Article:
Chicago Bankruptcy Lawyers Suggest Swapping Cash for Credit to Save on Gift Giving This Summer

June is a sneaky month.

It holds no major holiday, no income tax payments, no back-to-school shopping, but somehow it always costs me an arm and a limb. Just as I've finished paying off my Christmas shopping damages, I get bombarded with graduations, bridal showers, weddings, Father's Day and birthday after birthday (seriously, does everyone in my family have a birthday between May and July?). If I was a parent, I'm sure I'd also be dealing with out-of-school kids clamoring for a vacation and trips to the amusement park (oh wait, that's the job of my significant other!). Goodbye, relaxing summer.

That's the bad news. Here's the good news. I've finally learned to expect this rash of warm-weather expenses, which means I've been able to plan for it. Anticipating the spending spree hasn't entirely eliminated the pain, but it's helped a lot. I know because I haven't added to my debt. What's the secret? I've been using cash, not credit.

It's easy to throw stuff into the shopping cart when you don't have to worry about the price tag. (Designer briefcase for the college grad? Fancy wine glasses for the happy couple? Sure, why not - it's going on the card, right?). It can add up quick and leave you short on your own bills. But if you give yourself a cash allowance each month, you'll know your limitations and plan accordingly. That's the theory, anyway.

And this isn't just a June strategy - it works year-round. When you get your paycheck, set aside the amount you need for the bills - your mortgage, utilities, cable, phone, any other debts, etc. - then look at what's left over. Your goal is to spend that amount or less, not more as most folks end up doing when they rely on plastic. Unless you have unusually strong willpower (you can count me out) take some of that amount out as cash. Keep it in your wallet, or if you really don't trust yourself, in an envelope in your house. This is your spending money - your own personal allowance. When it's gone, you can't buy anything else.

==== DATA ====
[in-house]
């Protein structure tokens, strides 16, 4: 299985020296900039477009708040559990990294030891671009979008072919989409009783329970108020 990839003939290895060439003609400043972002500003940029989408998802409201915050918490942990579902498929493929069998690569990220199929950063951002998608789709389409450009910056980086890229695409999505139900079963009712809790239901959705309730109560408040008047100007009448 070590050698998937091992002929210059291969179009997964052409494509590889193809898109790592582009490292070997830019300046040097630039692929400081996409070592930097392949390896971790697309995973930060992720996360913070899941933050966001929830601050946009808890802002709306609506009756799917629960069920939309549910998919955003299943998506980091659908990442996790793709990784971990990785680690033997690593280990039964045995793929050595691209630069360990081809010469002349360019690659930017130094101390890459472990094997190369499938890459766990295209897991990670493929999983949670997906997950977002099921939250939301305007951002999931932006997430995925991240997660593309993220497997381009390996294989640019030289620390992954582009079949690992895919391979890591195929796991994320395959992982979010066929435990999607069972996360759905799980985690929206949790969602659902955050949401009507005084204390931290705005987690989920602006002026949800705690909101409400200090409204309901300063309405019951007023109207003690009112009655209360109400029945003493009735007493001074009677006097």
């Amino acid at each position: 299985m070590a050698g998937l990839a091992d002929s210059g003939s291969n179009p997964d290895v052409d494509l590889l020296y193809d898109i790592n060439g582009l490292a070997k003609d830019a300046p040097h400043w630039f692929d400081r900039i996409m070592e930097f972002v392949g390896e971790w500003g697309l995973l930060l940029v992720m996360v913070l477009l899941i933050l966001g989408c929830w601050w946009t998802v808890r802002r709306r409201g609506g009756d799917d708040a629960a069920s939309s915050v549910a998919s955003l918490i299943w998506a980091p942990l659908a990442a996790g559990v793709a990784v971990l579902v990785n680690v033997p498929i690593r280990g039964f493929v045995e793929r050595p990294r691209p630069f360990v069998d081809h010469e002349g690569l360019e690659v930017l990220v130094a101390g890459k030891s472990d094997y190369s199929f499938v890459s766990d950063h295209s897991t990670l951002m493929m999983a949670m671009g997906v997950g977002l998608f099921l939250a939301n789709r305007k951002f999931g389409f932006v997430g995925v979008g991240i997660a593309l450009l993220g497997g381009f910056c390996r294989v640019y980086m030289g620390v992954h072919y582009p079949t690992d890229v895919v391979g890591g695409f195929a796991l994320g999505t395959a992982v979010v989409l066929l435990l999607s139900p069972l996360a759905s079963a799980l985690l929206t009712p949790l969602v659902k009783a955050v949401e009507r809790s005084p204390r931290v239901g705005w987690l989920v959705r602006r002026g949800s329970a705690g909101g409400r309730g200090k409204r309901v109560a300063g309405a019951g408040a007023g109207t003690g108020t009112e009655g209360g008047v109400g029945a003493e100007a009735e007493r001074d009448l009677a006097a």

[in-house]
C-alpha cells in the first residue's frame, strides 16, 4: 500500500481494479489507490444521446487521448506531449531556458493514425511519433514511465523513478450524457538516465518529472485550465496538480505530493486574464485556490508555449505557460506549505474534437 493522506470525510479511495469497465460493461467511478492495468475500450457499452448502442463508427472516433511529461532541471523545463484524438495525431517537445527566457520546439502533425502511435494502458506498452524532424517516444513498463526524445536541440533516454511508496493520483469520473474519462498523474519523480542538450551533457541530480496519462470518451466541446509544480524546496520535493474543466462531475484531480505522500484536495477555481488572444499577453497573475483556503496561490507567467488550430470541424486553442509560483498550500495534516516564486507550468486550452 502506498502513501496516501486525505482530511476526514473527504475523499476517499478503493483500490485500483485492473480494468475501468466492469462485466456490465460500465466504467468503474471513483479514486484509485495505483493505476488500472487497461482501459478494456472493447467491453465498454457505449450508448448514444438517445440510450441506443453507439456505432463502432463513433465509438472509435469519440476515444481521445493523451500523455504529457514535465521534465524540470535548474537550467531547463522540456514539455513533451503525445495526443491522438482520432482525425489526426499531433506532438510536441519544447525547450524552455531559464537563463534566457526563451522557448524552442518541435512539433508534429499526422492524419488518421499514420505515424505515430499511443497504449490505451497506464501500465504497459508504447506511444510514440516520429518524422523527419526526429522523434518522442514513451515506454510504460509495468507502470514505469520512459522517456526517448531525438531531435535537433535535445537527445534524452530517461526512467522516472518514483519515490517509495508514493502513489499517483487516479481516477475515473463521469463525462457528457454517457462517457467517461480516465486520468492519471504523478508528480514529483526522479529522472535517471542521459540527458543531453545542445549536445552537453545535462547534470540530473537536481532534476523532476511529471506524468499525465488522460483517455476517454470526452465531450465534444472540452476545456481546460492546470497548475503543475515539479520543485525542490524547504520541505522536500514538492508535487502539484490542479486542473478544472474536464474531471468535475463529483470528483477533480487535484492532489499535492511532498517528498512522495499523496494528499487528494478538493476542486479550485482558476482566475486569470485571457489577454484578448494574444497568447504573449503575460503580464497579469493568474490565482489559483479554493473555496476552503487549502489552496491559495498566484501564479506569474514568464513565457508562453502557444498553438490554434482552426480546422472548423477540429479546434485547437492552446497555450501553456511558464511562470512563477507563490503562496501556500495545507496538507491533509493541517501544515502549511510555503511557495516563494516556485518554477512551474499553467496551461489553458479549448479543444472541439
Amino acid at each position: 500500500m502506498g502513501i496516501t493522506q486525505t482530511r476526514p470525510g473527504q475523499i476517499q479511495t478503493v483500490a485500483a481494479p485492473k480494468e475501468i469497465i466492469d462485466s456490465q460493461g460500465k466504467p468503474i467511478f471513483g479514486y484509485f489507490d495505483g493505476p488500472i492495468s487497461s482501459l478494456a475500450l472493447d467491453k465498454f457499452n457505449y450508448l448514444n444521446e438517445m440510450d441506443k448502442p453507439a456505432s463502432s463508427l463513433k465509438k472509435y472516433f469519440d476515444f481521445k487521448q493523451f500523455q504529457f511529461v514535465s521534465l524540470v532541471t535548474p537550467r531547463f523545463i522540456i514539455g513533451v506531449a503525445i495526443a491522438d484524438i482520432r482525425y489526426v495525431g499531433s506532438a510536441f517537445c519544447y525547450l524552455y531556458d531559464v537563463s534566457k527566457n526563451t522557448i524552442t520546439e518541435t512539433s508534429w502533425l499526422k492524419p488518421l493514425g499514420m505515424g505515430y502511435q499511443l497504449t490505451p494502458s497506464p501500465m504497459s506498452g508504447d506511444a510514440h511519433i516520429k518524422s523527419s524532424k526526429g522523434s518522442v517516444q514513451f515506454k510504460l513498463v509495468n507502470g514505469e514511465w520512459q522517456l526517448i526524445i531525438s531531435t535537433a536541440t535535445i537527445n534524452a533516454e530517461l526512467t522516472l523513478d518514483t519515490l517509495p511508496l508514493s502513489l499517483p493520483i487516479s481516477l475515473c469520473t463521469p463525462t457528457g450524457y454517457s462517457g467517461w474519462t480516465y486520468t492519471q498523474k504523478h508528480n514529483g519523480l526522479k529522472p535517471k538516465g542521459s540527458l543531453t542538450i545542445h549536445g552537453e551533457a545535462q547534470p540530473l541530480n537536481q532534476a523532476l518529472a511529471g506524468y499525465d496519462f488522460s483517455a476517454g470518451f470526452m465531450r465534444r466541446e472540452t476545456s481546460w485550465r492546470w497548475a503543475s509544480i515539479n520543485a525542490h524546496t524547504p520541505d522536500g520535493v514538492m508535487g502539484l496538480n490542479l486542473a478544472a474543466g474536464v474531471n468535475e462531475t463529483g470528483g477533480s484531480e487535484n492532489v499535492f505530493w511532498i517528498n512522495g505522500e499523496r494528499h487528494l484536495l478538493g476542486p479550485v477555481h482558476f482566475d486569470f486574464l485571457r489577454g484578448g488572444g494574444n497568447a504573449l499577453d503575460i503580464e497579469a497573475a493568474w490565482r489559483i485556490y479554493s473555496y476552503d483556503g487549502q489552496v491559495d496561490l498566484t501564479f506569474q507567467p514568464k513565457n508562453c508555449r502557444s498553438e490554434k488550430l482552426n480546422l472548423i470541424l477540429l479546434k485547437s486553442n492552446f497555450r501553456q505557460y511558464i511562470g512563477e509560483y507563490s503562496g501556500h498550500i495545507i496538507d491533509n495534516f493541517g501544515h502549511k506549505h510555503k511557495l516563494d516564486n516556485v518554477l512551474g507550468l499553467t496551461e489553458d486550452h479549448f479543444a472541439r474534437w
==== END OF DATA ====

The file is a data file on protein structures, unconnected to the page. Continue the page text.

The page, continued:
When my brother graduated from college early this month, I gave him straight cash - and only what I could afford. I didn't have to worry about overspending my budget and I knew it was something he would actually use. By the time I attended my cousin's bridal shower this month, I was running low on funds. So I got together with my mom, wrote down all our family recipes onto pretty index cards and bound them together. Other than the inexpensive cards, it was a free gift. And unlike a big expensive cookbook from the store, I know she'll use my gift because it actually has meaning.

Of course, you'll have to come up with your own gift-giving traditions. But for more summer spending tips, why not check out our Give Yourself a Raise flyer? It's free when you order the DebtStoppers Financial Toolkit. Worried that you're already in over your head? It's never too late! Try our free one-on-one debt analysis, an hour of financial help from a DebtStoppers bankruptcy attorney in Chicago or Atlanta. You've got enough to worry about this summer. Why not take a vacation from your debt - for good?

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